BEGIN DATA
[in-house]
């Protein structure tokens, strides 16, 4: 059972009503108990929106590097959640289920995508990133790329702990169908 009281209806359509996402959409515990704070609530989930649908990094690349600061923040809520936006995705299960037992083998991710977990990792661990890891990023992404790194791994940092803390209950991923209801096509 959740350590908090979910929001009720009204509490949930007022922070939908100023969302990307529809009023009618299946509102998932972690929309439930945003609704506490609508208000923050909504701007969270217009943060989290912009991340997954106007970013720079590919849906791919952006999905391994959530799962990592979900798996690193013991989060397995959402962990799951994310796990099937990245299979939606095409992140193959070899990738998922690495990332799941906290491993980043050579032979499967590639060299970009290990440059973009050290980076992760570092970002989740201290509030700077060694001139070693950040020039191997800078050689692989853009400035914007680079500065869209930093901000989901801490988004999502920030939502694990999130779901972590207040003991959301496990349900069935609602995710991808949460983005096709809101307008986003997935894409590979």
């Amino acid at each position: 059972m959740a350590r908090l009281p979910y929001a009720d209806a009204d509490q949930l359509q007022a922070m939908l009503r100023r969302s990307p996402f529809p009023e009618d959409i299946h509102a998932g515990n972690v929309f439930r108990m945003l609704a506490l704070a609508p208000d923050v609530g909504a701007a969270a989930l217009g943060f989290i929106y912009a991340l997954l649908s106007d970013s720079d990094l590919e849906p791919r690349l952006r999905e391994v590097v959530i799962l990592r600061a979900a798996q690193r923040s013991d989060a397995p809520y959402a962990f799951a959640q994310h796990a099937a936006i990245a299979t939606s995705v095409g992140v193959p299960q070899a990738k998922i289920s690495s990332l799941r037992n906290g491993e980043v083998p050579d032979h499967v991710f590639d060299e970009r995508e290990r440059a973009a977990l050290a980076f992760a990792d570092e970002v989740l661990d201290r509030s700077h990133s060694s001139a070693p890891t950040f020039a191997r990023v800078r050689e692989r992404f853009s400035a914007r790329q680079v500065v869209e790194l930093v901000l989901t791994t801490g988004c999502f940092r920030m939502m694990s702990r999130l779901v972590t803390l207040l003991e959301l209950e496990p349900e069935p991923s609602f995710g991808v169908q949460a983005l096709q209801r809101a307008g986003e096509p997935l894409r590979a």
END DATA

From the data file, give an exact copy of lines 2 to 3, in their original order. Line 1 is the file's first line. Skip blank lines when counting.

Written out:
């Protein structure tokens, strides 16, 4: 059972009503108990929106590097959640289920995508990133790329702990169908 009281209806359509996402959409515990704070609530989930649908990094690349600061923040809520936006995705299960037992083998991710977990990792661990890891990023992404790194791994940092803390209950991923209801096509 959740350590908090979910929001009720009204509490949930007022922070939908100023969302990307529809009023009618299946509102998932972690929309439930945003609704506490609508208000923050909504701007969270217009943060989290912009991340997954106007970013720079590919849906791919952006999905391994959530799962990592979900798996690193013991989060397995959402962990799951994310796990099937990245299979939606095409992140193959070899990738998922690495990332799941906290491993980043050579032979499967590639060299970009290990440059973009050290980076992760570092970002989740201290509030700077060694001139070693950040020039191997800078050689692989853009400035914007680079500065869209930093901000989901801490988004999502920030939502694990999130779901972590207040003991959301496990349900069935609602995710991808949460983005096709809101307008986003997935894409590979």
């Amino acid at each position: 059972m959740a350590r908090l009281p979910y929001a009720d209806a009204d509490q949930l359509q007022a922070m939908l009503r100023r969302s990307p996402f529809p009023e009618d959409i299946h509102a998932g515990n972690v929309f439930r108990m945003l609704a506490l704070a609508p208000d923050v609530g909504a701007a969270a989930l217009g943060f989290i929106y912009a991340l997954l649908s106007d970013s720079d990094l590919e849906p791919r690349l952006r999905e391994v590097v959530i799962l990592r600061a979900a798996q690193r923040s013991d989060a397995p809520y959402a962990f799951a959640q994310h796990a099937a936006i990245a299979t939606s995705v095409g992140v193959p299960q070899a990738k998922i289920s690495s990332l799941r037992n906290g491993e980043v083998p050579d032979h499967v991710f590639d060299e970009r995508e290990r440059a973009a977990l050290a980076f992760a990792d570092e970002v989740l661990d201290r509030s700077h990133s060694s001139a070693p890891t950040f020039a191997r990023v800078r050689e692989r992404f853009s400035a914007r790329q680079v500065v869209e790194l930093v901000l989901t791994t801490g988004c999502f940092r920030m939502m694990s702990r999130l779901v972590t803390l207040l003991e959301l209950e496990p349900e069935p991923s609602f995710g991808v169908q949460a983005l096709q209801r809101a307008g986003e096509p997935l894409r590979a």